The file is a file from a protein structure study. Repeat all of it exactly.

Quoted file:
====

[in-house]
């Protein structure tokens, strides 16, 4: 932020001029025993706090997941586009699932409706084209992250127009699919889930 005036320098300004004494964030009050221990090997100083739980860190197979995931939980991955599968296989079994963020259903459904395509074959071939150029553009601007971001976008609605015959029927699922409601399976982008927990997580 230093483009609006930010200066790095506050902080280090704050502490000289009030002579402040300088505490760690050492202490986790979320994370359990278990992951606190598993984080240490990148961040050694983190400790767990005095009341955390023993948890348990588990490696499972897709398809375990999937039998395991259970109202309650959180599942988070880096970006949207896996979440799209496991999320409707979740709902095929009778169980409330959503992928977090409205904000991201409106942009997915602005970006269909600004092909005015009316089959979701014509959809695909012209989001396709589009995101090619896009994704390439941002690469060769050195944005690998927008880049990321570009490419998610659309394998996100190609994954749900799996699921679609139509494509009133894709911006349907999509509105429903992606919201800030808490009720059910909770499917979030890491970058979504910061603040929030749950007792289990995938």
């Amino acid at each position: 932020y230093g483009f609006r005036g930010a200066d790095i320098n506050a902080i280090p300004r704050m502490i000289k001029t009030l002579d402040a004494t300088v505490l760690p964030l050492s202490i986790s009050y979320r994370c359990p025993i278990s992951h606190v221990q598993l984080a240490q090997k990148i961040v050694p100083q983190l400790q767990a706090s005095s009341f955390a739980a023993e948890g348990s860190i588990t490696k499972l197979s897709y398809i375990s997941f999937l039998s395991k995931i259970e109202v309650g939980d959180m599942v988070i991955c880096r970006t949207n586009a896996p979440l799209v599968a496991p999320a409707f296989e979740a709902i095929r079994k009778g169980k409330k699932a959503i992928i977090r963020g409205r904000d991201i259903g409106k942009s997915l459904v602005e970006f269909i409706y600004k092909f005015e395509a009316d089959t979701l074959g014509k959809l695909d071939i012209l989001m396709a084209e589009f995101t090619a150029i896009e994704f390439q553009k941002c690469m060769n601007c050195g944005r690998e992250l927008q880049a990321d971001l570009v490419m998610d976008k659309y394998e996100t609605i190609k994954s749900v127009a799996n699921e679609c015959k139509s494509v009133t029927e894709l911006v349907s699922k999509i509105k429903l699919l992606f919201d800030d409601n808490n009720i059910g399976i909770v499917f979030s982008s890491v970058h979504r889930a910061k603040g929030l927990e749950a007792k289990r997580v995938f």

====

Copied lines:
[in-house]
């Protein structure tokens, strides 16, 4: 932020001029025993706090997941586009699932409706084209992250127009699919889930 005036320098300004004494964030009050221990090997100083739980860190197979995931939980991955599968296989079994963020259903459904395509074959071939150029553009601007971001976008609605015959029927699922409601399976982008927990997580 230093483009609006930010200066790095506050902080280090704050502490000289009030002579402040300088505490760690050492202490986790979320994370359990278990992951606190598993984080240490990148961040050694983190400790767990005095009341955390023993948890348990588990490696499972897709398809375990999937039998395991259970109202309650959180599942988070880096970006949207896996979440799209496991999320409707979740709902095929009778169980409330959503992928977090409205904000991201409106942009997915602005970006269909600004092909005015009316089959979701014509959809695909012209989001396709589009995101090619896009994704390439941002690469060769050195944005690998927008880049990321570009490419998610659309394998996100190609994954749900799996699921679609139509494509009133894709911006349907999509509105429903992606919201800030808490009720059910909770499917979030890491970058979504910061603040929030749950007792289990995938």
């Amino acid at each position: 932020y230093g483009f609006r005036g930010a200066d790095i320098n506050a902080i280090p300004r704050m502490i000289k001029t009030l002579d402040a004494t300088v505490l760690p964030l050492s202490i986790s009050y979320r994370c359990p025993i278990s992951h606190v221990q598993l984080a240490q090997k990148i961040v050694p100083q983190l400790q767990a706090s005095s009341f955390a739980a023993e948890g348990s860190i588990t490696k499972l197979s897709y398809i375990s997941f999937l039998s395991k995931i259970e109202v309650g939980d959180m599942v988070i991955c880096r970006t949207n586009a896996p979440l799209v599968a496991p999320a409707f296989e979740a709902i095929r079994k009778g169980k409330k699932a959503i992928i977090r963020g409205r904000d991201i259903g409106k942009s997915l459904v602005e970006f269909i409706y600004k092909f005015e395509a009316d089959t979701l074959g014509k959809l695909d071939i012209l989001m396709a084209e589009f995101t090619a150029i896009e994704f390439q553009k941002c690469m060769n601007c050195g944005r690998e992250l927008q880049a990321d971001l570009v490419m998610d976008k659309y394998e996100t609605i190609k994954s749900v127009a799996n699921e679609c015959k139509s494509v009133t029927e894709l911006v349907s699922k999509i509105k429903l699919l992606f919201d800030d409601n808490n009720i059910g399976i909770v499917f979030s982008s890491v970058h979504r889930a910061k603040g929030l927990e749950a007792k289990r997580v995938f």